Diamond rings and bracelets on display in a shop window in Antwerp, Belgium. (Photo by Yuriko Nakao/Getty Images)
Yuriko Nakao | Getty Images News | Getty Images
“Diamonds are a girl’s best friend”, as the old song goes.
But they are not currently an investor favorite, with the gemstones losing significant value in recent months.
Diamond prices are down 18% from their all-time highs in February 2022 and are 6.5% lower since the start of the year, according to a global rough diamond price index. And their value is about to plunge further, market watchers predict.
“A 1-carat natural diamond of slightly above average quality cost $6,700 a year ago, today that same diamond sells for $5,300,” Paul Zimnisky, CEO of Paul Zimnisky Diamond Analytics, told CNBC. .
Diamonds, alongside other jewelry, have seen their prices rise during the Covid-19 pandemic, which peaked at the start of last year.
“Consumers were willing to spend,” management consultancy Bain & Company said in a report dated February last year. “They were full of money from buoyant capital markets and economic stimulus programs, and eager to spend it on meaningful gifts for loved ones,” they said.
A diamond necklace in a Harrods department store in London.
Leon Neal | AFP | Getty Images
When people couldn’t travel or eat out, all that excess money was invested in luxury items and jewelry, said Angara Jewelry CEO Ankur Daga.
And when the economy started to open up again, diamond prices began to moderate and slipped into a “sharp decline”, he added.
Continued competition from man-made diamonds, a slower Chinese economic recovery and an uncertain macro backdrop are also driving the lackluster market, industry experts said.
A “perfect substitute?” »
A growing number of consumers are turning to lab-grown diamonds, Edahn said.
“The share of sales of lab-grown diamonds versus natural diamonds is increasing. In 2020, they were only 2.4%. In 2023 to date, they are already at 9.3%,” he said.
Lab-grown diamonds are made in a controlled environment using extreme pressure and heat that recreates the way natural diamonds are forged hundreds of miles away in the earth’s mantle.
They are chemically, physically and optically identical to natural diamonds and are considered a “perfect substitute”, Daga said. But more importantly for the most part they are much cheaper.
And more and more people are turning to them for their choice of engagement rings.
“The lab is indistinguishable from the mined diamond, and if I can get a bigger diamond for the same price, why not?” said 29-year-old Singaporean Jonathan Lok, who offered his fiancée a 0.76-carat lab-grown diamond ring late last year.
He added that his fiancée had requested a smaller diamond and did not want him to spend an exorbitant sum on the ring.
Lab-grown colorless diamonds at the Diam Concept laboratory in Paris, France, March 16, 2023. The lab-grown diamonds are made in a controlled environment using extreme pressure and heat that recreate the way natural diamonds are forged to hundreds kilometers in the Earth’s mantle.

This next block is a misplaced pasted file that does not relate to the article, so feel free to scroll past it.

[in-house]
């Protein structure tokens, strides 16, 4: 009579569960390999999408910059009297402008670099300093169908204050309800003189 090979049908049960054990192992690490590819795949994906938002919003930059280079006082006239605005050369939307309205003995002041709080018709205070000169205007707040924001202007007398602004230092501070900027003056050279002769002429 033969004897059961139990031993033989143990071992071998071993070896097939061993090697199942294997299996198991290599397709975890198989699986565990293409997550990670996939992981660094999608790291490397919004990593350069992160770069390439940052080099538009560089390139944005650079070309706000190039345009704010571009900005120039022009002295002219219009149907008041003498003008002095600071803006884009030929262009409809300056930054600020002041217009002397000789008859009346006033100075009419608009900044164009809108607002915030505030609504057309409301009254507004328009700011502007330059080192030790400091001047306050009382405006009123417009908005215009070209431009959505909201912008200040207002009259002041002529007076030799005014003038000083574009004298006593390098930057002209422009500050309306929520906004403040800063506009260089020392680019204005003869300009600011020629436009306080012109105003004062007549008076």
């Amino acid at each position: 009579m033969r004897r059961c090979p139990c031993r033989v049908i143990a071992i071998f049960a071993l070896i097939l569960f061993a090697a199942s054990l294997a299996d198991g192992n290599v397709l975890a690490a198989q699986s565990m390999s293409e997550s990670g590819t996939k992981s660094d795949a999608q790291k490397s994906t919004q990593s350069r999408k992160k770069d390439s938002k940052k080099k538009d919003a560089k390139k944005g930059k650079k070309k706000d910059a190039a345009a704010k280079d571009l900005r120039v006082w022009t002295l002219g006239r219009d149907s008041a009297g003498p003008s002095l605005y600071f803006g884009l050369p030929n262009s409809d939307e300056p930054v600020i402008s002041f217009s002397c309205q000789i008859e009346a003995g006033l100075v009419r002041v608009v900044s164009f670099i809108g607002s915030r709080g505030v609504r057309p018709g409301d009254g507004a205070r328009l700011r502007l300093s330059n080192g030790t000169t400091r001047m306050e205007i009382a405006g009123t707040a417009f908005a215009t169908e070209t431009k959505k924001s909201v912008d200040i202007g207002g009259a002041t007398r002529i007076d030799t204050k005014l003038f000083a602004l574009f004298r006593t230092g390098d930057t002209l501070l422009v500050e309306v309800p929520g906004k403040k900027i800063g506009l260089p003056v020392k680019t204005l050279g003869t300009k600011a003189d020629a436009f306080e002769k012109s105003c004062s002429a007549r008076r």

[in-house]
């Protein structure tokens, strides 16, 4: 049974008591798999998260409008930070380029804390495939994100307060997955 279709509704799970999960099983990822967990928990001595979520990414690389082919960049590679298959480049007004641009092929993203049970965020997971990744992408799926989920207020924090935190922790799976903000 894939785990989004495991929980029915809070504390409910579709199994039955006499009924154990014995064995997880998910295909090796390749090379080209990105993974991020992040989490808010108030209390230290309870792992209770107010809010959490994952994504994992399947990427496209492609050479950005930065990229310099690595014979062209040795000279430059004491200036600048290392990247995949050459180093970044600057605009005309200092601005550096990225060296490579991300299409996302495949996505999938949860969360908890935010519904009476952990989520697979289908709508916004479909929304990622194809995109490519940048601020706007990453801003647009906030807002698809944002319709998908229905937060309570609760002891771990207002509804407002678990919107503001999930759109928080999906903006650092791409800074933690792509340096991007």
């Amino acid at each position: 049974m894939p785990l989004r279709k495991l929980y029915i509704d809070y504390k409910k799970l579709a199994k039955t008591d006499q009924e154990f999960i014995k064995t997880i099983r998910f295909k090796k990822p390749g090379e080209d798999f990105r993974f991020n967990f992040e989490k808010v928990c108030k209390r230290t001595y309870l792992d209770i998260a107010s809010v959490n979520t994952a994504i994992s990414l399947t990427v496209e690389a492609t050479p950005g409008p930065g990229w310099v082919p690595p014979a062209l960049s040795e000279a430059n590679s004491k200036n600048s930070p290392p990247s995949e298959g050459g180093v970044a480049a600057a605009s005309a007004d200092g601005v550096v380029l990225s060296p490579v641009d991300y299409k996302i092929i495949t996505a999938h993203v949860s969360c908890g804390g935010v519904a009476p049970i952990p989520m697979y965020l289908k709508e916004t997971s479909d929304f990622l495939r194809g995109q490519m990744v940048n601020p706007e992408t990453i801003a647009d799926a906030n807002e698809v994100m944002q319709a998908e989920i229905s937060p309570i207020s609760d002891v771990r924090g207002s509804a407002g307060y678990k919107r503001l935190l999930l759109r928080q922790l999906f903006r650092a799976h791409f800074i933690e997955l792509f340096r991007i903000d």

Bloomberg | Bloomberg | Getty Images
Lab-grown diamond prices have “nosed down,” said Edahn Golan, CEO of Edahn Golan Diamond Research & Data, as prices have fallen 59% over the past three years.
“Three years ago, you could buy lab grown equivalent to 20% to 30% off the natural price. Now it’s 75% to 90% off the natural price,” Daga said, awarding the lower prices to machines are becoming more efficient to produce more man-made diamonds.
The energy-intensive lab-grown diamond industry has also seen soaring energy costs decline from its peak.
In the downside scenario, he expects natural diamond prices to see a 20-25% decline from current prices over the next 12 months, which would mark a 40% drop from the peak of FEBRUARY. And Daga is not alone.
“There is room for continued price declines, and that is a very likely scenario, especially as retailer margins for lab-grown diamonds are particularly high, around 60% compared to 34% for diamonds. natural diamonds,” Golan said.
However, even so, the fall could eventually reach a “natural bottom” due to labor costs.
“Labour costs have gone up again, and labor is still a very critical part of diamond production. So there is a natural bottom somewhere,” Daga said, adding that a flatline will follow after a 25% drop.
Haul trucks drive down the Jwaneng Diamond Mine in Jwaneng, Botswana on May 11, 2023.
Monirul Bhuiyan | AFP | Getty Images
The middle stage of diamond production involves cutting and polishing the diamond before turning it into jewelry, which is the “most complex” and extensive part of the value chain, according to Bain & Company.
Sanctions on Russian diamonds
Moreover, diamond market watchers do not expect sanctions against the world’s largest producer, Russia, to lead to serious price spikes.
Earlier in May, G7 economies convened a discussion on imposing sanctions on Russian diamonds, with the UK taking the lead in sanctioning Russian state-owned company Alrosa.
“The Russians have increased their diamond sales in recent months in an effort to recoup market share lost last year following the disruption of trade,” Zimnisky said.
Russia is the world’s largest diamond producer, followed by Botswana and the Democratic Republic of Congo, according to the Diamond Registry.
According to Edahn, Russia will have no problem selling its diamonds despite the sanctions, especially if the biggest buyers continue to shine the precious stones from Moscow.
“Countries like India, the United Arab Emirates and even the EU have not imposed sanctions on the import of rough diamonds. So again, no real shortages,” he said.
India is the world’s largest importer of diamonds, with the United States coming second, followed by Hong Kong, Belgium and the United Arab Emirates.
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